Lisa Murdock is a Métis-Dené woman living in Winnipeg, Manitoba. She is married to her long-time partner, Sam, and is the proud mother of three beautiful children, Nolan, Madison and Adam. Lisa is registered with Bill-C31 status as a member of the Katl’odeeche First Nation, formerly known as the Hay River Dené Reserve, located in the Northwest Territories. Lisa’s mother, Rita, is a Dené woman who also lives in Winnipeg, and her late father, Olaf, was a European immigrant from a small town located near Copenhagen, Denmark.
Lisa’s mother is a residential school survivor. Just before her fourth birthday, Lisa’s mother was picked up and taken to St. Henry’s Mission, a convent that was run by the Grey Nuns in Fort Vermillion, Alberta. She remained at St. Henry’s Mission until the age of six, when her father picked her up and took her home to Lower Hay River. After a few short weeks at home, Lisa’s mother was again shipped off to a residential school, this time to St. Joseph’s Roman Catholic Residential School located in Fort Resolution, Northwest Territories. She remained in the residential school system until she was almost sixteen years old. During this time, she did not experience any other visits at home.
The experience of being taken from her family and community and of being raised in the cold and unfamiliar environment of residential boarding schools had deeply affected Lisa’s mother. She spent a good portion of her life being angry, not trusting anyone and struggling to belong. For the most part, she suffered in silence. Much of her days were plagued with alcohol, violence and self-harm as a way to cope with the lonely and traumatic experiences she survived as a child, and with the deeply-rooted pain she struggled to overcome, well into her elderly years.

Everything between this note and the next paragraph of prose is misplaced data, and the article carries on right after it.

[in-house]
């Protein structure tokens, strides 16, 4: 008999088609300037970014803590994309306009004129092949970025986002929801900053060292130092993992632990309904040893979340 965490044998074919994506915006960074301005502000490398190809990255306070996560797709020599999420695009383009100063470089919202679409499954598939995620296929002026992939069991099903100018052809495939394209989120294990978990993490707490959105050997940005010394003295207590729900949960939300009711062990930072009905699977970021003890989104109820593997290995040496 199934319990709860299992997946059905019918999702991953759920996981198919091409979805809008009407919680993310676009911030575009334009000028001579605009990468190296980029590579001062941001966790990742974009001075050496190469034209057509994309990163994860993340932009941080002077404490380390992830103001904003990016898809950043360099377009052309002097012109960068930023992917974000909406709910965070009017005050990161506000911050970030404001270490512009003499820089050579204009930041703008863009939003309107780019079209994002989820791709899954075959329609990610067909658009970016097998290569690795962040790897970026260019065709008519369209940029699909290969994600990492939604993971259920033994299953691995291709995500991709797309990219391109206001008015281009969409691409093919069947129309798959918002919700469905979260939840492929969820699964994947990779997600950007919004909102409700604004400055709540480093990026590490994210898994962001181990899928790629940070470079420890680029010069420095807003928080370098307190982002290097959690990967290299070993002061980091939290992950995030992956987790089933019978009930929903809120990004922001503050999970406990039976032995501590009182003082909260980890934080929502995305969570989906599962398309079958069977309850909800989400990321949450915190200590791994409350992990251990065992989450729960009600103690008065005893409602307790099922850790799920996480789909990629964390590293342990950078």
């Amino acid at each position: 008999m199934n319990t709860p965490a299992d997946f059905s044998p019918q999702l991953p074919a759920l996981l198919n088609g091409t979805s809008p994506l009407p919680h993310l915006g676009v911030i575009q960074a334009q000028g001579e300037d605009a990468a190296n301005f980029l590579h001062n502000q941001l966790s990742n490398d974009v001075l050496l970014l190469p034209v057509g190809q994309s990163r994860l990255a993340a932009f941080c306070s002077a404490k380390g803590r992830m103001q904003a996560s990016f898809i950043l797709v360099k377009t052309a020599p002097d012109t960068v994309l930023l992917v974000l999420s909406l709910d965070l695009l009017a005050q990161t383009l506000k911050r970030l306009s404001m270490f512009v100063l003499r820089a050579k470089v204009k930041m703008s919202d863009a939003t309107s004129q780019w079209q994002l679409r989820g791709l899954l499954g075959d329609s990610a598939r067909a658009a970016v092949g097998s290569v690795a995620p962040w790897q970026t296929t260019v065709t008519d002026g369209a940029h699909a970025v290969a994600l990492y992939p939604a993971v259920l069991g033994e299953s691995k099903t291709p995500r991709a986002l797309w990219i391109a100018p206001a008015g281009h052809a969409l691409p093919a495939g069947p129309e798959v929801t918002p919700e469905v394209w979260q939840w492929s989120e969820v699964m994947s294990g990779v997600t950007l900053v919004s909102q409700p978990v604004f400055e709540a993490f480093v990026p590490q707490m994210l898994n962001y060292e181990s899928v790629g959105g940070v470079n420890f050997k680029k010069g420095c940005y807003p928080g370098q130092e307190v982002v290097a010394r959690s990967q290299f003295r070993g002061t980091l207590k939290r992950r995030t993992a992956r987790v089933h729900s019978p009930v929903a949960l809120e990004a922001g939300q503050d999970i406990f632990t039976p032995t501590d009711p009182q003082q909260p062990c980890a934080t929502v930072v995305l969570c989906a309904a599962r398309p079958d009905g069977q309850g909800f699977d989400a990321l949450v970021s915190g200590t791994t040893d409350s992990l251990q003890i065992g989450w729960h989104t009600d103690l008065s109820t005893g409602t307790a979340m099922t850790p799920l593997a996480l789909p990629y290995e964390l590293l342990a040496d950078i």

Lisa’s video tells a story about how her mother’s experiences had affected her own life. Depicted through a series of still photos, with each image representing a multitude of underlying stories, Lisa’s video is about how she, like her mother, felt lonely and alone, worried and afraid, abandoned and unwanted, and genuinely responsible as a child growing up. The message that she sends is that her mother had unwittingly transferred not only her emotional pain onto her daughter, but also her sense of resilience and determination to survive